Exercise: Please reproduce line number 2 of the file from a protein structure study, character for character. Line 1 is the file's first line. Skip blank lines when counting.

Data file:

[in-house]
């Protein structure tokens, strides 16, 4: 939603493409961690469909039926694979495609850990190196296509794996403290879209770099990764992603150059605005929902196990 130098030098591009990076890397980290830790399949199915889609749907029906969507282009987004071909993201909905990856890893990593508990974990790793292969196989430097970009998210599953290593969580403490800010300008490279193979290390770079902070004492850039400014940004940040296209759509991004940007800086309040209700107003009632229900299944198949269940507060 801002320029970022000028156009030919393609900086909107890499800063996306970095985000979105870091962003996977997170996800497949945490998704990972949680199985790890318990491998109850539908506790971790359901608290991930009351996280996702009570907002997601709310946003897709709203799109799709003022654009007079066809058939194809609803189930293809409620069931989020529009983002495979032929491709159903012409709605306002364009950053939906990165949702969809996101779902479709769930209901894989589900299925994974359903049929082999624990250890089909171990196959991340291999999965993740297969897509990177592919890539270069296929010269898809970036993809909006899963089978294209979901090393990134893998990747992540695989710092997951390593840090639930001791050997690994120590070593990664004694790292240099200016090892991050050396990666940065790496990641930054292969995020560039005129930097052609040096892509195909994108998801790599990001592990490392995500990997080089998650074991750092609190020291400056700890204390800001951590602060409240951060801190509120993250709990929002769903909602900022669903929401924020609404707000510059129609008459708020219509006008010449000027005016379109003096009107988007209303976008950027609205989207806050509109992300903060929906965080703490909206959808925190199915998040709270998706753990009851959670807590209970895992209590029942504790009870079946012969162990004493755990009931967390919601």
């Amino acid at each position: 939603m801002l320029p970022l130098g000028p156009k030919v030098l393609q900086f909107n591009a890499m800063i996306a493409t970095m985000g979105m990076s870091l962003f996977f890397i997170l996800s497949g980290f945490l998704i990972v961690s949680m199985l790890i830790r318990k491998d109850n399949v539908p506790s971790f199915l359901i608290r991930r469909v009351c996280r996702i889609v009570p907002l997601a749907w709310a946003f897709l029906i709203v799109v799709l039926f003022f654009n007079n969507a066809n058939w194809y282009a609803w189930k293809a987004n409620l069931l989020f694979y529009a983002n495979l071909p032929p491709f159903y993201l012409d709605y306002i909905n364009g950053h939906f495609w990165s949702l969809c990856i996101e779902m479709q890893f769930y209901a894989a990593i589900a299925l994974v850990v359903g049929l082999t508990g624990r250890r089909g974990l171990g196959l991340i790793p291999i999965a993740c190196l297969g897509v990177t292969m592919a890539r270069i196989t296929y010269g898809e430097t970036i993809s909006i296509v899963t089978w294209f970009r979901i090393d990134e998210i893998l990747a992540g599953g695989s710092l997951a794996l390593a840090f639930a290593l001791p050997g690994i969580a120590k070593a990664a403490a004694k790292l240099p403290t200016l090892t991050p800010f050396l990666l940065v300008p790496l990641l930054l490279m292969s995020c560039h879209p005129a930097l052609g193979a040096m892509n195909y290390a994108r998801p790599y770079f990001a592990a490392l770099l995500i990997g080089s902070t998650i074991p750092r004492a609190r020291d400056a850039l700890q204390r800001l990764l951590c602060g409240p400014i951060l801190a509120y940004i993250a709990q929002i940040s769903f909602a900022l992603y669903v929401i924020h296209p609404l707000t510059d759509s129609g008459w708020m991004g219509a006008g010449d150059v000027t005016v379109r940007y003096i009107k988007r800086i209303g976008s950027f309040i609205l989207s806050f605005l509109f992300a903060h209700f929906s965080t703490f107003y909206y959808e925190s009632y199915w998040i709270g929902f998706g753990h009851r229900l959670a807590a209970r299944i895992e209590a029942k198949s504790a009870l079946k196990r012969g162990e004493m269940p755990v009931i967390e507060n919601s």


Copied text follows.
């Protein structure tokens, strides 16, 4: 939603493409961690469909039926694979495609850990190196296509794996403290879209770099990764992603150059605005929902196990 130098030098591009990076890397980290830790399949199915889609749907029906969507282009987004071909993201909905990856890893990593508990974990790793292969196989430097970009998210599953290593969580403490800010300008490279193979290390770079902070004492850039400014940004940040296209759509991004940007800086309040209700107003009632229900299944198949269940507060 801002320029970022000028156009030919393609900086909107890499800063996306970095985000979105870091962003996977997170996800497949945490998704990972949680199985790890318990491998109850539908506790971790359901608290991930009351996280996702009570907002997601709310946003897709709203799109799709003022654009007079066809058939194809609803189930293809409620069931989020529009983002495979032929491709159903012409709605306002364009950053939906990165949702969809996101779902479709769930209901894989589900299925994974359903049929082999624990250890089909171990196959991340291999999965993740297969897509990177592919890539270069296929010269898809970036993809909006899963089978294209979901090393990134893998990747992540695989710092997951390593840090639930001791050997690994120590070593990664004694790292240099200016090892991050050396990666940065790496990641930054292969995020560039005129930097052609040096892509195909994108998801790599990001592990490392995500990997080089998650074991750092609190020291400056700890204390800001951590602060409240951060801190509120993250709990929002769903909602900022669903929401924020609404707000510059129609008459708020219509006008010449000027005016379109003096009107988007209303976008950027609205989207806050509109992300903060929906965080703490909206959808925190199915998040709270998706753990009851959670807590209970895992209590029942504790009870079946012969162990004493755990009931967390919601």